Squid ACL [url_regex] bypass vulnerability — GLSA 200403-11

Squid versions 2.0 through to 2.5.STABLE4 could allow a remote attacker to bypass Access Control Lists by sending a specially-crafted URL request containing '%00': in such circumstances; the url_regex ACL may not properly detect the malicious URL, allowing the attacker to effectively bypass the ACL.

Affected packages

net-proxy/squid on all architectures
Affected versions < 2.5.5
Unaffected versions >= 2.5.5


Squid is a fully-featured Web Proxy Cache designed to run on Unix systems that supports proxying and caching of HTTP, FTP, and other URLs, as well as SSL support, cache hierarchies, transparent caching, access control lists and many other features.


A bug in Squid allows users to bypass certain access controls by passing a URL containing "%00" which exploits the Squid decoding function. This may insert a NUL character into decoded URLs, which may allow users to bypass url_regex access control lists that are enforced upon them.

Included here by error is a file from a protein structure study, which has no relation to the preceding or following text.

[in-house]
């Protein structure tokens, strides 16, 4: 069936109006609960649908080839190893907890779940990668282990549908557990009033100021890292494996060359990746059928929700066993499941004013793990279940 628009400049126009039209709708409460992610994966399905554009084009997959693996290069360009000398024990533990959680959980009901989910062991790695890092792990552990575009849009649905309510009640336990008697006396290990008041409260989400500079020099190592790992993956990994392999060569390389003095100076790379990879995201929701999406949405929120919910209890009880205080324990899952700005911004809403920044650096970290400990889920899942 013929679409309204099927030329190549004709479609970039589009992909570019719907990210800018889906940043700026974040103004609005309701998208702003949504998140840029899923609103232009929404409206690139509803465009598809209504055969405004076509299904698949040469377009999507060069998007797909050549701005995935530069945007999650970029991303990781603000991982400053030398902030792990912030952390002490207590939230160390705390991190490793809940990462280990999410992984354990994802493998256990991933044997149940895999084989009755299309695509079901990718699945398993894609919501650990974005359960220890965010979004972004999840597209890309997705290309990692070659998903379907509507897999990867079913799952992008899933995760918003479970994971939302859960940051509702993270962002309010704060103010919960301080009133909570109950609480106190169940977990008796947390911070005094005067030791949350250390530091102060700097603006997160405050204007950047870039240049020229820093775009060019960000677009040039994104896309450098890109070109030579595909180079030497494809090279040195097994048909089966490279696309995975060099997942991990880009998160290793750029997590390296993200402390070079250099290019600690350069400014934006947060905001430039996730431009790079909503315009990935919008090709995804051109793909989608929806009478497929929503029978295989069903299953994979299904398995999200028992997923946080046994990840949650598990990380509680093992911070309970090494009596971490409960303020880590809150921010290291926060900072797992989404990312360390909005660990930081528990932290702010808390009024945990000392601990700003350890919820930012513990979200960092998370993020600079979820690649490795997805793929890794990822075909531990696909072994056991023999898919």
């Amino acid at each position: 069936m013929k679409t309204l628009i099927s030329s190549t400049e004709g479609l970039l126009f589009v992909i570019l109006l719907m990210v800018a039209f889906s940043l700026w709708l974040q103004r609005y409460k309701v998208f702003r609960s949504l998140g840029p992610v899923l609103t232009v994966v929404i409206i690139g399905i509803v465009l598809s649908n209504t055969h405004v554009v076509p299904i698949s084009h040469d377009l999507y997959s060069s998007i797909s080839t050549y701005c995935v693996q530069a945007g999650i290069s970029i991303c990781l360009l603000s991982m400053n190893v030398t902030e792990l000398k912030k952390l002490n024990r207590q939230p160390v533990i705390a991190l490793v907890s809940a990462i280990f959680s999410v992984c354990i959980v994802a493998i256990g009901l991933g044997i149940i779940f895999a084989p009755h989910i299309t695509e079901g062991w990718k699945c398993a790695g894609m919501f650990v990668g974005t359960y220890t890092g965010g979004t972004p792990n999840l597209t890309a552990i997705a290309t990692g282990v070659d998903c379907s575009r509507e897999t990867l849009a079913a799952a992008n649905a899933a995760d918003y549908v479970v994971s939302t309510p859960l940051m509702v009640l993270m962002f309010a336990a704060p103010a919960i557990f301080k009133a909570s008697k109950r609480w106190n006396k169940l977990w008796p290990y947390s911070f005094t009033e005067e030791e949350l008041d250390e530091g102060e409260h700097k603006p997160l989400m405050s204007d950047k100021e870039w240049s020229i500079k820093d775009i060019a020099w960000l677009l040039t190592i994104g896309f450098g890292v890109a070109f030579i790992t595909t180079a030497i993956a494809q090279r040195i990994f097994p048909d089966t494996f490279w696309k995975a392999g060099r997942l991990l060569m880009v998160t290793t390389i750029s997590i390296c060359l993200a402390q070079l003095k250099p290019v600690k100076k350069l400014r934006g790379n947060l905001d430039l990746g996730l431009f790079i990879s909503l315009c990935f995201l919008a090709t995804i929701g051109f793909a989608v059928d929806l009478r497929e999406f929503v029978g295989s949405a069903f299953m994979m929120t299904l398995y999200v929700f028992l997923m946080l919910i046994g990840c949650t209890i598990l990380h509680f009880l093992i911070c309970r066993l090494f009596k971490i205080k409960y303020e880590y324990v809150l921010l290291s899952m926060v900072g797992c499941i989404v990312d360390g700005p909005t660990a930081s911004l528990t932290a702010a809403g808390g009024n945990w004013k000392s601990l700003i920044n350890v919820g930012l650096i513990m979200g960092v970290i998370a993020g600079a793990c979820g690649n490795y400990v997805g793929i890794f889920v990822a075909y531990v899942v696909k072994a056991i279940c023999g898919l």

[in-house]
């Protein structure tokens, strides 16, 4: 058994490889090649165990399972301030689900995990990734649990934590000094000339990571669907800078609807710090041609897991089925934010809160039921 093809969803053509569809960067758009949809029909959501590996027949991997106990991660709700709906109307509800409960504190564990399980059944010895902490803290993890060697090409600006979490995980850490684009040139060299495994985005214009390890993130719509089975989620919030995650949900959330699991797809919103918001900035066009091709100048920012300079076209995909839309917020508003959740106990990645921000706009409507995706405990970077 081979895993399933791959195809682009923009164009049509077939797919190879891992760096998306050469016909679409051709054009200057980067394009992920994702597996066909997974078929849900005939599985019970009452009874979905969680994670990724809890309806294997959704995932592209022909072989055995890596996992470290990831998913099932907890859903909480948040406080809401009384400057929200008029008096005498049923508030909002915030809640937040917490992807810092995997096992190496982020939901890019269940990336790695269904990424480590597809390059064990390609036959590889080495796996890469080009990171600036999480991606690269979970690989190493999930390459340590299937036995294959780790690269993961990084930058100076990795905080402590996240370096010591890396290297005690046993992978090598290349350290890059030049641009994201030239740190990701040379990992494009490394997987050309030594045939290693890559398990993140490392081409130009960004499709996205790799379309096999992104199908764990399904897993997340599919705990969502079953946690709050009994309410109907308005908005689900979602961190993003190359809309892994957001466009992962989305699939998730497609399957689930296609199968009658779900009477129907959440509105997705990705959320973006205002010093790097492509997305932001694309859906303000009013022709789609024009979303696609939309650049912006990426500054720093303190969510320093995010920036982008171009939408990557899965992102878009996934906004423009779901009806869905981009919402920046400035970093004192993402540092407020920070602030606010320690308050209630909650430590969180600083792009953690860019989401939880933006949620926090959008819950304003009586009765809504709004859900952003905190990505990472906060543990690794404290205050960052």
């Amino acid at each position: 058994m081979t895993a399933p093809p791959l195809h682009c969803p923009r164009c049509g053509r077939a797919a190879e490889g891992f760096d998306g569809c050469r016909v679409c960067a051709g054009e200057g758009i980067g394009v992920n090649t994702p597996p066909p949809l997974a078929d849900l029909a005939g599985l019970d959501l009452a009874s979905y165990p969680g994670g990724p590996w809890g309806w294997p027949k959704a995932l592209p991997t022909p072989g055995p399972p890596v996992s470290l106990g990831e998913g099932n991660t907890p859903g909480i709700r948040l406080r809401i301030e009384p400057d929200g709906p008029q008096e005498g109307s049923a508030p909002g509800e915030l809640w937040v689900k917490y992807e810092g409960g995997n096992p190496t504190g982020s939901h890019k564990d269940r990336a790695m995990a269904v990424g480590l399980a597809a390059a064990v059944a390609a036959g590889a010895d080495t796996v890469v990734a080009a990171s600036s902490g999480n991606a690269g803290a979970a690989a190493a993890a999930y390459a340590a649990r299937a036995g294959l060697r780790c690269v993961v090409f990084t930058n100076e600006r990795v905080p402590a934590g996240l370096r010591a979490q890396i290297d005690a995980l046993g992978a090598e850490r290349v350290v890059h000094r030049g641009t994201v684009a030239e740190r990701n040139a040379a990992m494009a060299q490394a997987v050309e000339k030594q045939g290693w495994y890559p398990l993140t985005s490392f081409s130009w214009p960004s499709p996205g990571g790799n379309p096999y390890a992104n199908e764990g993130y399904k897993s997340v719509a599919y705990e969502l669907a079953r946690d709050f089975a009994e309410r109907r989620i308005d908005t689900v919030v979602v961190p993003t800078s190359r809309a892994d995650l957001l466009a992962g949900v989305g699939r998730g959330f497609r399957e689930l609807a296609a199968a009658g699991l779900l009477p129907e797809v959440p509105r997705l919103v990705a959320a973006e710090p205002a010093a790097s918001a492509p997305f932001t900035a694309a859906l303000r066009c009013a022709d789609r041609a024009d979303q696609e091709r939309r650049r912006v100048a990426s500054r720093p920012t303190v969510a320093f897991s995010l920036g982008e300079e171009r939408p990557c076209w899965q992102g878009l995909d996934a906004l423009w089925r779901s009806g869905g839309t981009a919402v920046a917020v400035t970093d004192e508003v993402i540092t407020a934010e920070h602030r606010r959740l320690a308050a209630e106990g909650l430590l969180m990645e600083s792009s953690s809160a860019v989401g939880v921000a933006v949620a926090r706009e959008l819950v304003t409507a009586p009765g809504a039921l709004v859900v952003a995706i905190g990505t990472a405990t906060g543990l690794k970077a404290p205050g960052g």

In such a scenario, Squid will insert a NUL character after the"%00" and it will make a comparison between the URL to the end of the NUL character rather than the contents after it: the comparison does not result in a match, and the user's request is not denied.


Restricted users may be able to bypass url_regex access control lists that are enforced upon them which may cause unwanted network traffic as well as a route for other possible exploits. Users of Squid 2.5STABLE4 and below who require the url_regex features are recommended to upgrade to 2.5STABLE5 to maintain the security of their infrastructure.


A workaround is not currently known for this issue. All users are advised to upgrade to the latest version of Squid.


Squid can be updated as follows:

 # emerge sync

 # emerge -pv ">=net-proxy/squid-2.5.5"
 # emerge ">=net-proxy/squid-2.5.5"


Release date
March 30, 2004

Latest revision
September 02, 2004: 02



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